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Fanboy Comics Interviews Chang Kim, Founder and CEO of Tapastic

The following is an interview with Chang Kim, founder and CEO of, a website that connects independent comic book creators directly with their readers. In this interview, Fanboy Comics Managing Editor Barbra Dillon chats with Kim about the inspiration for this new online comic book community, the importance of digital comics to the comic book industry, and how creators and readers alike can get involved with Tapastic.

This interview was conducted on November 18, 2013.

Barbra J. Dillon, Fanboy Comics Managing Editor: As the creator of, what was the inspiration for this organization?

Chang Kim: I’m a huge fan of webcomics but was getting frustrated by the experience I had to go through to read everything I enjoyed. I had to bookmark each individual website, remember when each one updated, and keep track of where I was if I was trying to catch up on a new title I had found for starters. As a former Google Product Manager on Blogger, I knew that this user experience could be improved to benefit both readers and independent creators.

BD: Tapastic provides a variety of promotional assistance options to indie creators by acting as an open platform for visual storytelling. What is the best process for indie creators to take advantage of these opportunities, and how would you describe fan reaction thus far?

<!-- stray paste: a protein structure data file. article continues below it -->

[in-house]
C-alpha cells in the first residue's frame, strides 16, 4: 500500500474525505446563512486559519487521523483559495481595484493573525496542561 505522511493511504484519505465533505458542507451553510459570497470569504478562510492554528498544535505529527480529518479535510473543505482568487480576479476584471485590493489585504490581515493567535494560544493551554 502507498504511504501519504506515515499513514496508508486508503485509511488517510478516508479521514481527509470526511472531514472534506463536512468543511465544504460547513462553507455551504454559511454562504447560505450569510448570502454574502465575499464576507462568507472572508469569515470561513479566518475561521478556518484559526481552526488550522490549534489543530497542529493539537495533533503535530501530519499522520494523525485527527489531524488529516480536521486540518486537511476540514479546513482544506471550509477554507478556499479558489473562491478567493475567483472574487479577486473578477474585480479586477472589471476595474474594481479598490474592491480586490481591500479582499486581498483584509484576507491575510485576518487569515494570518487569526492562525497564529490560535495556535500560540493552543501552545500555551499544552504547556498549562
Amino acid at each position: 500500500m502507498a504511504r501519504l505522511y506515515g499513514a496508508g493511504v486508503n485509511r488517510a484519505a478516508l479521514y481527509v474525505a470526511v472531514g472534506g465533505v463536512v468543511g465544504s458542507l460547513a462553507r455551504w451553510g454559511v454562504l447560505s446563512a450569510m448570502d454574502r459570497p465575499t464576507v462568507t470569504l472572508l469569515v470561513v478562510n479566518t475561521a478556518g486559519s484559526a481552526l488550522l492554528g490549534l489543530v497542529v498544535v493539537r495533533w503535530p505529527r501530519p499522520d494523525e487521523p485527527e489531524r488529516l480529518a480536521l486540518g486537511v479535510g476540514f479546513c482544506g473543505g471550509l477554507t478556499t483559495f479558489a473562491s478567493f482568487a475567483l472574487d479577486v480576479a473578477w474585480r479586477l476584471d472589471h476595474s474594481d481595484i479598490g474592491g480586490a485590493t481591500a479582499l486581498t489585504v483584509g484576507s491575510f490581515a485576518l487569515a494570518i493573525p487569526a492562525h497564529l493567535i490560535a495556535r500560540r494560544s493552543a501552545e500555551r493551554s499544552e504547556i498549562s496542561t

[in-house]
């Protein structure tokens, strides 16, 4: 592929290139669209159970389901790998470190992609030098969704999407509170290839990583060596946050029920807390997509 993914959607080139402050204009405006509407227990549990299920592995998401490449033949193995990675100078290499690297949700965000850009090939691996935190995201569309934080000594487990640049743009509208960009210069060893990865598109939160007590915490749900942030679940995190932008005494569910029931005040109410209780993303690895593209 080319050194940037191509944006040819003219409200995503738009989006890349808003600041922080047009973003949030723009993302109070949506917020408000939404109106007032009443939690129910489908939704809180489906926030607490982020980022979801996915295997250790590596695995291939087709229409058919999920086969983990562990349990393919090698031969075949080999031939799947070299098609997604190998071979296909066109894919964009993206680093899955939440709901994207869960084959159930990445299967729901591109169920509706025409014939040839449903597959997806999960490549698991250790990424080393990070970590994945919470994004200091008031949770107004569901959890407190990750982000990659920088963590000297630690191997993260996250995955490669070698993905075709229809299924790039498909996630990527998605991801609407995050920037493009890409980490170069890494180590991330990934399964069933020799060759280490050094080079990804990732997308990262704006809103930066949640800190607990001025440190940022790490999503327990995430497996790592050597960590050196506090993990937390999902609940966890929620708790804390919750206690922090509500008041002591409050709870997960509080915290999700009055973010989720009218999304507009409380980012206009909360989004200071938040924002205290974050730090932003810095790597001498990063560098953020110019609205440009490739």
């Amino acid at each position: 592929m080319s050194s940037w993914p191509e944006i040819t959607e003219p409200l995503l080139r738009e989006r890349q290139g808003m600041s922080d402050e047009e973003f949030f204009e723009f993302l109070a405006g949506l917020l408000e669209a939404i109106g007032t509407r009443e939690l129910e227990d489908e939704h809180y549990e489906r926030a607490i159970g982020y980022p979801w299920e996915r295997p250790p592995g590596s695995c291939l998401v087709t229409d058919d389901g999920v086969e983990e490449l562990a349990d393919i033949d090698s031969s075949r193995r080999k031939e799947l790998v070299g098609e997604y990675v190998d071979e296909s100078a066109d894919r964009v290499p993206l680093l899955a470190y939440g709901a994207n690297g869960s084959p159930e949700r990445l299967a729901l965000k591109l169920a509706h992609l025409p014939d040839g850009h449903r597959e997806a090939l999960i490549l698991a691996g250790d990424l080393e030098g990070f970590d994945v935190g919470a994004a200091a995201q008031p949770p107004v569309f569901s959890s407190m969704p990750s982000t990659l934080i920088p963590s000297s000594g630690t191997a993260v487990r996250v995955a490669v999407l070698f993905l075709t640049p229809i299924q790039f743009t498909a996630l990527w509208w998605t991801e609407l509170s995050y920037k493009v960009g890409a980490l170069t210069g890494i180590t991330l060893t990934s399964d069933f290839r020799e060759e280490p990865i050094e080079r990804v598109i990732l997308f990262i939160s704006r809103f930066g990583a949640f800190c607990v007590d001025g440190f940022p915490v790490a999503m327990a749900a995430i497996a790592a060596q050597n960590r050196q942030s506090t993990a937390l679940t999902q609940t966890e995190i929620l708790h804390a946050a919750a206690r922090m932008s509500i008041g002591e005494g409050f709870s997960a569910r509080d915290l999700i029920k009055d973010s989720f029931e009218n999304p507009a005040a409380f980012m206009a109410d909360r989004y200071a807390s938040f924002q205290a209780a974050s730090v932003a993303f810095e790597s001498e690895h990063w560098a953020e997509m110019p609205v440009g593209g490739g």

CK: We’ve helped individual creators get press beyond what they usually have access to on their own, and we are super active in social media interacting with, retweeting, reblogging, and sharing their content to the entire readership of Tapastic at large. The best way for creators to take advantage is to remain active or become active in promoting themselves. The next step is to keep us in the loop by talking about what they do within our community (on our forums and through Facebook, Twitter, Tumblr, and more tagging the larger network using @tapastic or #tapastic). The more they do and the more they share, the more there is for us to share with press about their stories and the more there is for us to shout out to the larger community.

BD: Is it possible for creators to sell their work through Tapastic?

CK: We know this is an area that’s very important to independent creators, because it’s part of how they support themselves. Currently, product and digital sales for independent creators is in much of the same state as reading independent digital comics. Everyone has a different setup that they use and prefer. We’re looking at how other artist communities like DeviantArt, a variety of digital content brands, and independent creators solve this problem to find a better solution before launching something within the platform. Creators can sell their work by providing links to their products on third party e-commerce platforms in description boxes, on their profile page, and in comments. In the meantime, we’re still keeping the needs of creators to sell their digital and physical work in mind as we update our platforms.

BD: How did the creative team behind your organization come together, and how would you describe the creative process involved with maintaining such a successful enterprise?

CK: Our team at Tapastic is very unique. We have a mixture of team members we were introduced to through 500 Startups’ network. We also developed a connection with Berkeley through the Haas Business School and found our community and foreign content team members through various organizations within the school. Newer members became involved through the ELAB at San Jose State University nearby. A lot of fostering the right creative process is choosing the right people. They need to naturally come together to form an atmosphere that reflects their creativity and ambitions. A lot of building the team is about good old fashion chemistry.